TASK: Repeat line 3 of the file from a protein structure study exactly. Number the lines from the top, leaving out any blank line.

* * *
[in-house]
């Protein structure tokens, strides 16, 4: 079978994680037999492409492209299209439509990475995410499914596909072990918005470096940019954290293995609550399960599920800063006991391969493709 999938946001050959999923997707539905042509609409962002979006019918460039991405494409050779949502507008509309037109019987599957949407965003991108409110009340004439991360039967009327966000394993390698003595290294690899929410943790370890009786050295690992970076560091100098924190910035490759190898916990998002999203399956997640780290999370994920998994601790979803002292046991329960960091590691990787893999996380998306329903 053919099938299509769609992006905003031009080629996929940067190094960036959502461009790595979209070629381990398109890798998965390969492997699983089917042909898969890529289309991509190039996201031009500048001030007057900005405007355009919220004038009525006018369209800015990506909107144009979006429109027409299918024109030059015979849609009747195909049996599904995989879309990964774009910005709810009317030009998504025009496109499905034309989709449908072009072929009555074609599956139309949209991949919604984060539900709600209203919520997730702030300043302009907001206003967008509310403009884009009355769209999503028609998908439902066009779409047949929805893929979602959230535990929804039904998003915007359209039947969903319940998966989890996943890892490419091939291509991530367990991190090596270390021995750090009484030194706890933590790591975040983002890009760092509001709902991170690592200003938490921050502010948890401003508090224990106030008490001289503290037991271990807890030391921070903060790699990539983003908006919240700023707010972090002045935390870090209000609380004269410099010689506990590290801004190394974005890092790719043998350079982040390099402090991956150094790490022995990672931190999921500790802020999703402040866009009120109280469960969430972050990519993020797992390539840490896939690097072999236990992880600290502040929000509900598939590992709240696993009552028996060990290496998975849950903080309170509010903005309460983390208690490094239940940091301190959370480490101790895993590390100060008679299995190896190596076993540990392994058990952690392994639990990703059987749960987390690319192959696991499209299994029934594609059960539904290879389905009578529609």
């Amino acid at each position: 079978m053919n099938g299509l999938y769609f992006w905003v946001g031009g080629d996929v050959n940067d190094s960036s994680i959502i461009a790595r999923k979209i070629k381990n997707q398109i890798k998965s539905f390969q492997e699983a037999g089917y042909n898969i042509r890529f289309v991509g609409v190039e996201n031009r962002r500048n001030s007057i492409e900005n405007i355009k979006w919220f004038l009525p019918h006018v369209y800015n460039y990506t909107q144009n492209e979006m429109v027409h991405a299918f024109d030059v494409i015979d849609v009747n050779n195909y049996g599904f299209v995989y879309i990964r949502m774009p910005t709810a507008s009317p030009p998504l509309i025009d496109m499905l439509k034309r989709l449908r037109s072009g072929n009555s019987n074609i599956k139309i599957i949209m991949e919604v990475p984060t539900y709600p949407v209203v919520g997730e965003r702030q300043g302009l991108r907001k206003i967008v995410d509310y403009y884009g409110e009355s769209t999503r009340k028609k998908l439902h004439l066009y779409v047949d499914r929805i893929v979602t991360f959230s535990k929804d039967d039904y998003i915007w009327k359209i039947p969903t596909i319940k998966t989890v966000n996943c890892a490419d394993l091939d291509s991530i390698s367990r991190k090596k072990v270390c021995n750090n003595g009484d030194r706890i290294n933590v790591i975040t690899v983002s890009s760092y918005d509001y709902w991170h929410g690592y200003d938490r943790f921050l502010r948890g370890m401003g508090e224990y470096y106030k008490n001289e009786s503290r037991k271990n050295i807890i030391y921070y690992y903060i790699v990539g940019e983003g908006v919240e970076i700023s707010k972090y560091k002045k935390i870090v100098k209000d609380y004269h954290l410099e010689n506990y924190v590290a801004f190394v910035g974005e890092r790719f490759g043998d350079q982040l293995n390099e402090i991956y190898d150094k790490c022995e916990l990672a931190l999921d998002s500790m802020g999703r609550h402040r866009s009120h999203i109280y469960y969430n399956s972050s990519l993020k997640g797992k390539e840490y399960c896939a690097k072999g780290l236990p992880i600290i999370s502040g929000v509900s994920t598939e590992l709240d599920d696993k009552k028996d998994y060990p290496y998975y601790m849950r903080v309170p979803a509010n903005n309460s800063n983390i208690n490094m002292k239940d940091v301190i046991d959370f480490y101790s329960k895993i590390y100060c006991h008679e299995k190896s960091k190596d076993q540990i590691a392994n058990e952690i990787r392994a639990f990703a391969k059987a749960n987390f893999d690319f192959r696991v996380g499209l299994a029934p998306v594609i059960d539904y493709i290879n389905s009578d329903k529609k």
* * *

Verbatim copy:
């Amino acid at each position: 079978m053919n099938g299509l999938y769609f992006w905003v946001g031009g080629d996929v050959n940067d190094s960036s994680i959502i461009a790595r999923k979209i070629k381990n997707q398109i890798k998965s539905f390969q492997e699983a037999g089917y042909n898969i042509r890529f289309v991509g609409v190039e996201n031009r962002r500048n001030s007057i492409e900005n405007i355009k979006w919220f004038l009525p019918h006018v369209y800015n460039y990506t909107q144009n492209e979006m429109v027409h991405a299918f024109d030059v494409i015979d849609v009747n050779n195909y049996g599904f299209v995989y879309i990964r949502m774009p910005t709810a507008s009317p030009p998504l509309i025009d496109m499905l439509k034309r989709l449908r037109s072009g072929n009555s019987n074609i599956k139309i599957i949209m991949e919604v990475p984060t539900y709600p949407v209203v919520g997730e965003r702030q300043g302009l991108r907001k206003i967008v995410d509310y403009y884009g409110e009355s769209t999503r009340k028609k998908l439902h004439l066009y779409v047949d499914r929805i893929v979602t991360f959230s535990k929804d039967d039904y998003i915007w009327k359209i039947p969903t596909i319940k998966t989890v966000n996943c890892a490419d394993l091939d291509s991530i390698s367990r991190k090596k072990v270390c021995n750090n003595g009484d030194r706890i290294n933590v790591i975040t690899v983002s890009s760092y918005d509001y709902w991170h929410g690592y200003d938490r943790f921050l502010r948890g370890m401003g508090e224990y470096y106030k008490n001289e009786s503290r037991k271990n050295i807890i030391y921070y690992y903060i790699v990539g940019e983003g908006v919240e970076i700023s707010k972090y560091k002045k935390i870090v100098k209000d609380y004269h954290l410099e010689n506990y924190v590290a801004f190394v910035g974005e890092r790719f490759g043998d350079q982040l293995n390099e402090i991956y190898d150094k790490c022995e916990l990672a931190l999921d998002s500790m802020g999703r609550h402040r866009s009120h999203i109280y469960y969430n399956s972050s990519l993020k997640g797992k390539e840490y399960c896939a690097k072999g780290l236990p992880i600290i999370s502040g929000v509900s994920t598939e590992l709240d599920d696993k009552k028996d998994y060990p290496y998975y601790m849950r903080v309170p979803a509010n903005n309460s800063n983390i208690n490094m002292k239940d940091v301190i046991d959370f480490y101790s329960k895993i590390y100060c006991h008679e299995k190896s960091k190596d076993q540990i590691a392994n058990e952690i990787r392994a639990f990703a391969k059987a749960n987390f893999d690319f192959r696991v996380g499209l299994a029934p998306v594609i059960d539904y493709i290879n389905s009578d329903k529609k």